The Government is pretending that only a little extra effort in the export drive will do the trick. We are already exporting £10 million worth of goods a day—£3,650 million a year. Another £200 million—just 1 per cent. of the national pro- duct—and we will be safe. But this is being rather too optimistic. We must win more than £200 million of new exports in order to hold our posi- tion, for we are going to lose trade in the US, where the new American 'compact' cars are dis- placing imported cars (in particular British saloon models), and in the European Common Market, where British manufactures cannot stand up against those of the Six. It may be true that British exporters are not taking enough advan- tage of their privileged position in the contin- ental markets of the Seven, but even if they were they could not pick up enough business there- from a population of 351 million—to offset their losses in the markets of the Six who have a population of 161 million. The Government com- plains that we are not selling enough in the preferential Commonwealth markets—the pro- portion of our total exports going to the Com- monwealth is declining—but these are not like the dynamic, fast-growing markets of Europe. It may be true that preferential duties make for slackness in selling methods, but it is a little hard to try to wake up our exporters by threatening, as Mr. Macmillan seemed to do, to put more restrictions on the home market. We do not necessarily sell more abroad by selling less at home.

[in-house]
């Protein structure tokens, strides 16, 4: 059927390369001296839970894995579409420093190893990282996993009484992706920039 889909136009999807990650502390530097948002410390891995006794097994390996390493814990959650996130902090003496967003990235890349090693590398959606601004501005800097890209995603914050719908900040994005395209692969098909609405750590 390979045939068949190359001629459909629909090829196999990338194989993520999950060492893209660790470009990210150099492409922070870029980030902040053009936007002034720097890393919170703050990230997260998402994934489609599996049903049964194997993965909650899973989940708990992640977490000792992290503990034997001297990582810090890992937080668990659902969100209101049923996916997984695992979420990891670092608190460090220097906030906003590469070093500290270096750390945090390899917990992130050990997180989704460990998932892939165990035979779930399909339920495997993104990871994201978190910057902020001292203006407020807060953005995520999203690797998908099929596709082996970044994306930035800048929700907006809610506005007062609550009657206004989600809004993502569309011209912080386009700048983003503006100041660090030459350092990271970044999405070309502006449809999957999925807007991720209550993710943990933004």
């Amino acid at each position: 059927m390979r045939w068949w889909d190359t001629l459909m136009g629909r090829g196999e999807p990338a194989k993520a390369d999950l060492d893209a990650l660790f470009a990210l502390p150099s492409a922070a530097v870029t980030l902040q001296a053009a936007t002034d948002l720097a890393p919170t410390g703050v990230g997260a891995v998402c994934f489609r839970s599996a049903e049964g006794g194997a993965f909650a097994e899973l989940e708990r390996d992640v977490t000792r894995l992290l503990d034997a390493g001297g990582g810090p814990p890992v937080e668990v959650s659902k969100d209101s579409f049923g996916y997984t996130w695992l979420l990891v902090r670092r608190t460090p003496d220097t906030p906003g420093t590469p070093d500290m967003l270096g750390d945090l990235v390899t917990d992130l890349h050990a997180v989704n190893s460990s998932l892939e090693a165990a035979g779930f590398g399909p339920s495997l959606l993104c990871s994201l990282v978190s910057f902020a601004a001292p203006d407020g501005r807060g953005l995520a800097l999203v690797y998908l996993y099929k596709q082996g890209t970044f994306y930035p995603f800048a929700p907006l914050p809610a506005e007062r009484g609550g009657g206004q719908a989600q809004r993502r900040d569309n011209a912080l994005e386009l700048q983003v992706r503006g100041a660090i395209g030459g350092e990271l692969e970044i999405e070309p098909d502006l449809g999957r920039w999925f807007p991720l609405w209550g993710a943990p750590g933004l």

If there is a crisis coming in our balance of payments it will be the Government's own fault. It is unjust to put the whole blame on the boom- ing home market. The Germans have had a bigger boom at home than we have had and yet have increased their exports much more. It is impossible to say that we have been priCing our- selves out of the world markets. The 12 per cent. rise in British prices since 1951 has been com- paratively moderate and indeed much less than the rise in French prices. The failure of British exports may be due, to some extent, to a failure of salesmanship, but much more to the dis- couragement of industrial investment through dear money, lack of planning and constant changes in Treasury policy. And the Govern- ment virtually-asked for a balance of payments crisis by liberalising the import trade too soon— as the Prime Minister said, the home market is now wide open to the products of other countries —and getting into the European Common Mar- ket too late. Even now we are hesitating and playing for time in our negotiations with the Six, but we have no time left.
My impression is that the Government gambled on such a big spurt in world trade generally that we could afford to free imports and stay out of the Common Market without risk to our balance of payments. Alas! the spurt in world trade seems to be slowing down. The gamble is not paying off. Are those lazy, snooty exporters to be made the scapegoats?